Friday, April 12, 2019

Chapter 3: Like Wisps of Long Hair

My first photo of the Grand Canyon
The Grand Canyon is of course a single, immense geological entity.  But its appearance, character and spirit are ever-changing with location, time of day and - especially - weather conditions.  The Canyon is so large that it has its own micro-climates, influenced by but seemingly independent of those of its immediate surroundings. Aided by these meteorological forces of nature the Grand Canyon becomes a great geological chameleon possessing magical powers of transformation; a quick-change artist unfailingly resplendent in any of its adaptive guises.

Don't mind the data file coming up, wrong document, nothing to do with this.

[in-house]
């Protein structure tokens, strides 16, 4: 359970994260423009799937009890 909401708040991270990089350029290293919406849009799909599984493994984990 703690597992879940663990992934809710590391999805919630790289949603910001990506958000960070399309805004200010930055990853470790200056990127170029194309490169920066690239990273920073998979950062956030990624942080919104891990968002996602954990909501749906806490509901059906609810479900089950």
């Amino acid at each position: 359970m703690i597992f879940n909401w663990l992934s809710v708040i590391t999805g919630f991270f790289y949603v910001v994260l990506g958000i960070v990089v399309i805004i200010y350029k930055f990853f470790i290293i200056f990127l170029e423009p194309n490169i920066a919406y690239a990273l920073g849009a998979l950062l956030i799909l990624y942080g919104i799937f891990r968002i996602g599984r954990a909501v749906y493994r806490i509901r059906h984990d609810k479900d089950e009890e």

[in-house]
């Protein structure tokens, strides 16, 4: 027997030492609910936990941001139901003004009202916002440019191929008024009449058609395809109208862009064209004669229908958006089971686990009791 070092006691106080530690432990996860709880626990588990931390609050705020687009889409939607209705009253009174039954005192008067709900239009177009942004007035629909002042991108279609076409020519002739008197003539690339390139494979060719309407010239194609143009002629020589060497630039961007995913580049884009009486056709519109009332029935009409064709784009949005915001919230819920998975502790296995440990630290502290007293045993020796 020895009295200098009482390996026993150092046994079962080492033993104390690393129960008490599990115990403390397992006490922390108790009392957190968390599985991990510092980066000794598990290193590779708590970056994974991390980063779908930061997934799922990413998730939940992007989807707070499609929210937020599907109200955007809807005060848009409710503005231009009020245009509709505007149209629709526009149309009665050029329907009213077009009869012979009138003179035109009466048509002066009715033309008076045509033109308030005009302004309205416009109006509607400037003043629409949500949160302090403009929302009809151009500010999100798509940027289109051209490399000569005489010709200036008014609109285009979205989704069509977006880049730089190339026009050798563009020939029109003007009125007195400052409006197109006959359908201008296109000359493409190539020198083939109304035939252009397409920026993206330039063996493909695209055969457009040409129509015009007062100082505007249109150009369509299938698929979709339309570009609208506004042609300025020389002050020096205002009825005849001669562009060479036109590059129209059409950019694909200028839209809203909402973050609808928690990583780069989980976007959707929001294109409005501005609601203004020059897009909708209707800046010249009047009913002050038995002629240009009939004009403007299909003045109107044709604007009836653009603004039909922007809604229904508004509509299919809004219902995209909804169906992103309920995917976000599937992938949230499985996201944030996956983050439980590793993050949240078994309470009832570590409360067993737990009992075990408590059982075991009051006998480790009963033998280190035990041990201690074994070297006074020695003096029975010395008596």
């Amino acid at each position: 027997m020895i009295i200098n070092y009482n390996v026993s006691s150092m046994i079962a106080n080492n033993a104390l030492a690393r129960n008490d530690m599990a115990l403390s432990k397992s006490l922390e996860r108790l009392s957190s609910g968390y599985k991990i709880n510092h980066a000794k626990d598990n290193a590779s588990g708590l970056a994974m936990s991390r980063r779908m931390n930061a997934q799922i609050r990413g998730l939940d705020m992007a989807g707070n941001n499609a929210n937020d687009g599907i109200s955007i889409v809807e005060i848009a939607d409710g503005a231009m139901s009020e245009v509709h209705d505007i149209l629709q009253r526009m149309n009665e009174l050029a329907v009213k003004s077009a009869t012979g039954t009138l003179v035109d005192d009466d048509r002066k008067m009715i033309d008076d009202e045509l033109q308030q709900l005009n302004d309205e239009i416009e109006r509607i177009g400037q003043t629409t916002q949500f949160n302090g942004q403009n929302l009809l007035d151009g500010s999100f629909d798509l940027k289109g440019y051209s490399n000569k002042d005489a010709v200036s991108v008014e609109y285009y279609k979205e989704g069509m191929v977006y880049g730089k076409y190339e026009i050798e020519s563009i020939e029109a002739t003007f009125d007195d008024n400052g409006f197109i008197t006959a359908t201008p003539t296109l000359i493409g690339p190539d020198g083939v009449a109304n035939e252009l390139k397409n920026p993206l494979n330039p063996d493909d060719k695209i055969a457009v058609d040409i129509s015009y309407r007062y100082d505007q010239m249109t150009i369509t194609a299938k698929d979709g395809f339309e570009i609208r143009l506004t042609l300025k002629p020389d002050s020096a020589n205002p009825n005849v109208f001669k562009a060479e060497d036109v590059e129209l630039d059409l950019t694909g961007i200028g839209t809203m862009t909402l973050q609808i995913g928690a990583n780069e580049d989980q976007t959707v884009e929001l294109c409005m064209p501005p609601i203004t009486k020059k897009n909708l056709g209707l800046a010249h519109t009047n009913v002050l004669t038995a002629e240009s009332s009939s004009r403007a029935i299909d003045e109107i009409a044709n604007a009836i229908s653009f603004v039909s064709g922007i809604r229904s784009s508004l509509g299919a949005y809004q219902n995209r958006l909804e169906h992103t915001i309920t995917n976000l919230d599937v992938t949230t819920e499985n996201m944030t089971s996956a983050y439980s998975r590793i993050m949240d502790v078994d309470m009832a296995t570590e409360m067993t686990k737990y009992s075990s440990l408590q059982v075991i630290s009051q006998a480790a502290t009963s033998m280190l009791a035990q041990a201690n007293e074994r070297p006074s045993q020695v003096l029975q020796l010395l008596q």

Of course my fellow Wisconsinite, John Muir, said it best:
'Half a dozen or more showers may oftentimes be seen falling at once, while far the greater part of the sky is in sunshine, and not a raindrop comes nigh one. These thundershowers from as many separate clouds, looking like wisps of long hair, may vary greatly in effects. The pale, faint streaks are showers that fail to reach the ground, being evaporated on the way down through the dry, thirsty air, like streams in deserts.  Many on the other hand, which in the distance seem insignificant, are really heavy rain, however local; these are the grey wisps well zigzagged with lightning.  The darker ones are torrent rain, which on broad, steep slopes of favorable conformation give rise to so-called "cloudbursts"; and wonderful is the commotion they cause.' 
Next time in 'The Grand Canyon of the Colorado"- Chapter 4: Throb and Quiver and Glow

One of the most intense rainbows I've ever seen, and a more
understated companion.

Its going to rain

Storm over Desert View Watch Tower, South Rim

No comments:

Post a Comment